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November 24, 2020

"Fake News, Real Policy: Combatting Fear And Misinformation In Criminal Justice"

The title of this post is the title of this interesting new R Street policy study authored by Emily Mooney and Casey Witte. Here is part of its introduction:

Currently, opportunities for and examples of misinformation and fear-mongering within the criminal justice system are bountiful.  The United States is facing a global health crisis and struggling to productively address long-standing issues of racial injustice.  In the first half of 2020, our nation continued to see property crime and most forms of violent crime decrease, while murder and nonnegligent manslaughter rates (although historically still low) rose by nearly 15 percent when compared to the first half of 2019, while aggravated assaults rose by about 5 percent. Although still one of the most crime-free times in our nation’s history, many have been quick to blame this increase on policy changes, such early prison releases due to the COVID-19 pandemic, and civil unrest.9\ Yet, as experts have pointed out, the intersecting forces of a global pandemic, economic recession, racial unrest and nationwide protests mean it will take more time, data and intentional analysis to decipher the causal mechanisms of any current crime trends.

In both the past and present, it has been easy for criminal justice policy to be driven by fear and emotional policymaking rather than a sober assessment of the facts. This occurs for somewhat natural reasons, as the consequences of criminal justice policy failures can appear more immediate and visceral: the potential for the death of a loved one, lost property or abuse are far more tangible concepts than cybersecurity threats or green energy.  This is likely, at least in part, due to human memory — research shows experiences and events tied to strong emotions are more memorable than less dramatic or weighted incidents.  Further, policy success is often measured by recidivism — a zero-sum measure of an individual’s return to crime — rather than other metrics which show incremental progress.  On top of this, the media, more often than not, focuses on policy failures rather than policy successes.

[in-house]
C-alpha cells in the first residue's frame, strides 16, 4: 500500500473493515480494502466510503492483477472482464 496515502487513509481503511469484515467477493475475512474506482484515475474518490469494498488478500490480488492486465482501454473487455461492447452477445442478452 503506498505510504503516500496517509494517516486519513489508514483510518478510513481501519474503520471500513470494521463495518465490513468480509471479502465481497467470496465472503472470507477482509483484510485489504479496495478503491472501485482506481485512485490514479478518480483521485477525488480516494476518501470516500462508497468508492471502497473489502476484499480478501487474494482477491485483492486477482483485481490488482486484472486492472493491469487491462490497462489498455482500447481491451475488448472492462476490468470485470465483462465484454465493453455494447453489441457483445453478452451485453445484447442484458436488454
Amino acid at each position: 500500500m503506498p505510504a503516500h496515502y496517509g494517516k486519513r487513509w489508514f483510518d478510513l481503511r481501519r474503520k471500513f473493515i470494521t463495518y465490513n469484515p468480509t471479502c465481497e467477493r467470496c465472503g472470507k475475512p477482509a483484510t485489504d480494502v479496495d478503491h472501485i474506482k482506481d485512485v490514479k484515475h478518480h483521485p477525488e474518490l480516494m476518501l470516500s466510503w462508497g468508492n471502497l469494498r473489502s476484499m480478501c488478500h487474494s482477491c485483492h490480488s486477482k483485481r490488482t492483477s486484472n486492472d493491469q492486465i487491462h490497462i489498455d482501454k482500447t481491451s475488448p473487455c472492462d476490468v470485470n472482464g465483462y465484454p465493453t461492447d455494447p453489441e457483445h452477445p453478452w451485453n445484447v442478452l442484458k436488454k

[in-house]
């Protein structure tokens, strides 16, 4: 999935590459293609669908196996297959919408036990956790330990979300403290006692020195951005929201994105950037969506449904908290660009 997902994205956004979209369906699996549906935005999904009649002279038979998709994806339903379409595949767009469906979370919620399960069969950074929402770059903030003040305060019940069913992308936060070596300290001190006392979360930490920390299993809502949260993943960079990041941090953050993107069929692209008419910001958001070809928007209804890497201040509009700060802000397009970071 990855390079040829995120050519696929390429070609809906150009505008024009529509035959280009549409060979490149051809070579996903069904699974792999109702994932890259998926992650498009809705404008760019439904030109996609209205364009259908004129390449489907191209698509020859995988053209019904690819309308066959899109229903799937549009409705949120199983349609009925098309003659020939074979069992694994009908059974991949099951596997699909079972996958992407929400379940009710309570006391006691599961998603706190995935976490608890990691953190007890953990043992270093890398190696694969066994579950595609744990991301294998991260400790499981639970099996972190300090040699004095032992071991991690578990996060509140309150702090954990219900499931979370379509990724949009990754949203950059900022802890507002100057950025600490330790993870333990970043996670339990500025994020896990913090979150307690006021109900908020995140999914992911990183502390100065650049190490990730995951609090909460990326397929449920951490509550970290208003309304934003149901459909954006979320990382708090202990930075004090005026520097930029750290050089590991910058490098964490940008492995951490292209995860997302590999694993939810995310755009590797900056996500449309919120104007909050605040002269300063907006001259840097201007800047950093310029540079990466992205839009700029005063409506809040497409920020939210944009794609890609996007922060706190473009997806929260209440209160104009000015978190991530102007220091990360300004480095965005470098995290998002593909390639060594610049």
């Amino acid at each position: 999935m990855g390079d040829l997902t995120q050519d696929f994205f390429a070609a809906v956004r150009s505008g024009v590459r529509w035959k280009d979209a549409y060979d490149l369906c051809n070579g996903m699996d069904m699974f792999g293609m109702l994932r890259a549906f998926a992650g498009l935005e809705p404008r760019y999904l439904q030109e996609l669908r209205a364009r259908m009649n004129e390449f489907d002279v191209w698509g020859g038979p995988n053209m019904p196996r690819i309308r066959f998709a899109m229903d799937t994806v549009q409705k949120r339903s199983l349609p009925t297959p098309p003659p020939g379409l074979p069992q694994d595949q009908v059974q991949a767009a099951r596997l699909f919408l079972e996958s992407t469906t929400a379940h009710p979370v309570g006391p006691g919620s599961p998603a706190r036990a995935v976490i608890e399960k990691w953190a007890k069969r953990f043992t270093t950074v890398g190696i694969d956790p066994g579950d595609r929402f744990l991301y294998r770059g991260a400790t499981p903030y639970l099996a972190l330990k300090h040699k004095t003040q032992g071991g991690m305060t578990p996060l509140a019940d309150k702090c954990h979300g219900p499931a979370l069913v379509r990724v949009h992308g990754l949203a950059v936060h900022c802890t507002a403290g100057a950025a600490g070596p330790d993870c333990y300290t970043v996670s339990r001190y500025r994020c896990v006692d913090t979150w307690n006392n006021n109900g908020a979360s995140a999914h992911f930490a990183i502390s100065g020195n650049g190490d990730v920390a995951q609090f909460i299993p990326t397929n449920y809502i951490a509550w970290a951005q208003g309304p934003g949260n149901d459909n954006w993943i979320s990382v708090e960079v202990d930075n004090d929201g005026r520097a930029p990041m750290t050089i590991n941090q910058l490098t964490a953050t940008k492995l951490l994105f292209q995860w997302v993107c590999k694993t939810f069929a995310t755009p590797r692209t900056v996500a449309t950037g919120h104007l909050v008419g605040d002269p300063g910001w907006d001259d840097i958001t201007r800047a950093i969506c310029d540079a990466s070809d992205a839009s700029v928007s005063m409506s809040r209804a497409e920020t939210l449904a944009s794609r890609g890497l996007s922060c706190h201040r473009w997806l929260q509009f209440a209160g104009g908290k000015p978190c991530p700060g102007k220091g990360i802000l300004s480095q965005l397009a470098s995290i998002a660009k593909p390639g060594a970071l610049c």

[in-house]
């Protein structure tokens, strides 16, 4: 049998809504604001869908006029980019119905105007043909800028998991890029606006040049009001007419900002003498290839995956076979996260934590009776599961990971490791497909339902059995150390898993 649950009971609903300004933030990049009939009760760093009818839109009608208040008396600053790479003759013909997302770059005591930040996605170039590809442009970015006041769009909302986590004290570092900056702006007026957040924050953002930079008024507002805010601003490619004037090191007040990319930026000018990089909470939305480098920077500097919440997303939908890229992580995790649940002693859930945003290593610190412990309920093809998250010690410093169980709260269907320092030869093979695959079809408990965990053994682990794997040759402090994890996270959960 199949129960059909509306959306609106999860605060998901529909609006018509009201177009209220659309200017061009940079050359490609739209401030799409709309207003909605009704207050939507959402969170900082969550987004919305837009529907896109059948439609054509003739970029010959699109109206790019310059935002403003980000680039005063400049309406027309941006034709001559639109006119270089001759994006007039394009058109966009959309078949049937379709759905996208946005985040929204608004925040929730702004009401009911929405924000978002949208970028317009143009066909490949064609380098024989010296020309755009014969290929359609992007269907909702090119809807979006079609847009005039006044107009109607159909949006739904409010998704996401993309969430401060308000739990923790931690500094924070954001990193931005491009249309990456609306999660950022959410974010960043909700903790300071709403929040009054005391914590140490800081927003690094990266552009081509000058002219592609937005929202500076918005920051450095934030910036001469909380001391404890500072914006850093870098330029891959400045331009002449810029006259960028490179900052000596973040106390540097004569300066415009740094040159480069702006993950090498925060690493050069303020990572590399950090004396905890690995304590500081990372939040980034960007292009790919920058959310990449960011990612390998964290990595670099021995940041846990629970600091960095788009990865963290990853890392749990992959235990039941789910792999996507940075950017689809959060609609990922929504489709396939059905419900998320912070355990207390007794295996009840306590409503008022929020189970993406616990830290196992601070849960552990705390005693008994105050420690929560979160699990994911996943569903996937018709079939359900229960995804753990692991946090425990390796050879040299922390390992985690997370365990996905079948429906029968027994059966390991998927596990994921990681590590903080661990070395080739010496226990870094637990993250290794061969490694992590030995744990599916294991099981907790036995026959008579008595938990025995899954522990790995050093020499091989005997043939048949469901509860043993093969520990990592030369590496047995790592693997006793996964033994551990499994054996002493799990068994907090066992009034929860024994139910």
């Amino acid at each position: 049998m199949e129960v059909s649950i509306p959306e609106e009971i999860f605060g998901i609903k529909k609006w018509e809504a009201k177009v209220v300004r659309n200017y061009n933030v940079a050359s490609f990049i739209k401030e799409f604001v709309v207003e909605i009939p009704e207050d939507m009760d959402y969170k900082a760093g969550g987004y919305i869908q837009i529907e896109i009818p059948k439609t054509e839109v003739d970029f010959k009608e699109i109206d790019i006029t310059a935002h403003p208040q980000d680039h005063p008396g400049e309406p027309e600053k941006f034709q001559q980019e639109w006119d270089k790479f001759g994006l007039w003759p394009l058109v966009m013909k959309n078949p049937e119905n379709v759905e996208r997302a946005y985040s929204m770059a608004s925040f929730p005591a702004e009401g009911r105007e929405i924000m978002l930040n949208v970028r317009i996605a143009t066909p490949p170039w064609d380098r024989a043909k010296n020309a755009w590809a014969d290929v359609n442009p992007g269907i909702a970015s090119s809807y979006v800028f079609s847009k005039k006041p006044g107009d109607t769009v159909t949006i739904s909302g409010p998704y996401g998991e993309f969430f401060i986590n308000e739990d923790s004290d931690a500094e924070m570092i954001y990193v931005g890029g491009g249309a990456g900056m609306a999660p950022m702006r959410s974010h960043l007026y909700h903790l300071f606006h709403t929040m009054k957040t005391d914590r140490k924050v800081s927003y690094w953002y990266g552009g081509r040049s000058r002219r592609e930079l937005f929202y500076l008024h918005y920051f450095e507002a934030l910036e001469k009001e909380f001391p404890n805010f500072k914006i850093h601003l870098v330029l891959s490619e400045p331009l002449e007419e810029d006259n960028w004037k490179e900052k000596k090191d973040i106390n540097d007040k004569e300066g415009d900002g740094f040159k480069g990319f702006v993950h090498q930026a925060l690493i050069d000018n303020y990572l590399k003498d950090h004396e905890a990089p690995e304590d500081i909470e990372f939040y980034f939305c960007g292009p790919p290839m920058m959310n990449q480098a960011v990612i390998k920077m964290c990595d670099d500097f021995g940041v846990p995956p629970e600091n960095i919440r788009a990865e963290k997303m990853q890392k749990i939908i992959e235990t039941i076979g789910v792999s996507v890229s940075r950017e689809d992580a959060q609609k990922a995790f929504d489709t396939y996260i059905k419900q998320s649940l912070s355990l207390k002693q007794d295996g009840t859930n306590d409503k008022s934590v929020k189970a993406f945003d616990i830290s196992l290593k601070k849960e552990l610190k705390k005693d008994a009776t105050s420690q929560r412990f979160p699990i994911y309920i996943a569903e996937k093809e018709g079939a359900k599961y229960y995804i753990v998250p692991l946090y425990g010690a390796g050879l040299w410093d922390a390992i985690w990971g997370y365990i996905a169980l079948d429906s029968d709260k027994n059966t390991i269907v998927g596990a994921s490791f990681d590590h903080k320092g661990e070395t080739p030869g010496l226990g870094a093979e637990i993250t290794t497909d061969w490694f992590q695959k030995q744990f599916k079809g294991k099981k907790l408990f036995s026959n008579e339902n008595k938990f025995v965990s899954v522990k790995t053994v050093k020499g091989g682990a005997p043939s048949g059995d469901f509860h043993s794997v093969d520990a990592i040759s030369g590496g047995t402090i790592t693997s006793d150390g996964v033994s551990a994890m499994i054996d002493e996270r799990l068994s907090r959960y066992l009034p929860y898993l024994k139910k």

Yet, fear-based and emotionally-driven policy debates and policymaking are a disservice to the American public.  Policymakers and the public may incorrectly deduce or be blind to the collateral consequences of their policies and are prone to letting biases impact their decision-making.  As a result, the same problems remain, which cost life, property and liberty in the process.

This paper seeks to address this trend by first examining the relationships between fear, misinformation and policy and then providing illustrative examples of modern criminal justice myths alongside the evidence stacked against them.  It will then conclude with a short list of policy solutions to combat misinformation and fear-mongering in criminal justice policy.

November 24, 2020 at 02:12 PM | Permalink

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